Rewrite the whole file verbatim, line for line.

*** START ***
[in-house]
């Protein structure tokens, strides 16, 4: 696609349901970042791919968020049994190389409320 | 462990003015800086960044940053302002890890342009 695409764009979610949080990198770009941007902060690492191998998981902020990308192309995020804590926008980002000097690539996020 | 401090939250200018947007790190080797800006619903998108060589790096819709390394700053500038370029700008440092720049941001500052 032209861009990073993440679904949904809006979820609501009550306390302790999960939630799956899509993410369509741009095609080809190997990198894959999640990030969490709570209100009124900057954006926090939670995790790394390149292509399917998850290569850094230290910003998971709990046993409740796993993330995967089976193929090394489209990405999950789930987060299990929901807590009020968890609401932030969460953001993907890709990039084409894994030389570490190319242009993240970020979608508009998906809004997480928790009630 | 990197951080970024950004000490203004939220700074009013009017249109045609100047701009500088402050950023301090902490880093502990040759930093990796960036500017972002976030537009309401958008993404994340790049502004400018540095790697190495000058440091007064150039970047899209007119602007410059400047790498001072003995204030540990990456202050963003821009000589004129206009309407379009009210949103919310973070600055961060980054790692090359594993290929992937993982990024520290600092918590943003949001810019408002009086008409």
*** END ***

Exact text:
[in-house]
């Protein structure tokens, strides 16, 4: 696609349901970042791919968020049994190389409320 | 462990003015800086960044940053302002890890342009 695409764009979610949080990198770009941007902060690492191998998981902020990308192309995020804590926008980002000097690539996020 | 401090939250200018947007790190080797800006619903998108060589790096819709390394700053500038370029700008440092720049941001500052 032209861009990073993440679904949904809006979820609501009550306390302790999960939630799956899509993410369509741009095609080809190997990198894959999640990030969490709570209100009124900057954006926090939670995790790394390149292509399917998850290569850094230290910003998971709990046993409740796993993330995967089976193929090394489209990405999950789930987060299990929901807590009020968890609401932030969460953001993907890709990039084409894994030389570490190319242009993240970020979608508009998906809004997480928790009630 | 990197951080970024950004000490203004939220700074009013009017249109045609100047701009500088402050950023301090902490880093502990040759930093990796960036500017972002976030537009309401958008993404994340790049502004400018540095790697190495000058440091007064150039970047899209007119602007410059400047790498001072003995204030540990990456202050963003821009000589004129206009309407379009009210949103919310973070600055961060980054790692090359594993290929992937993982990024520290600092918590943003949001810019408002009086008409």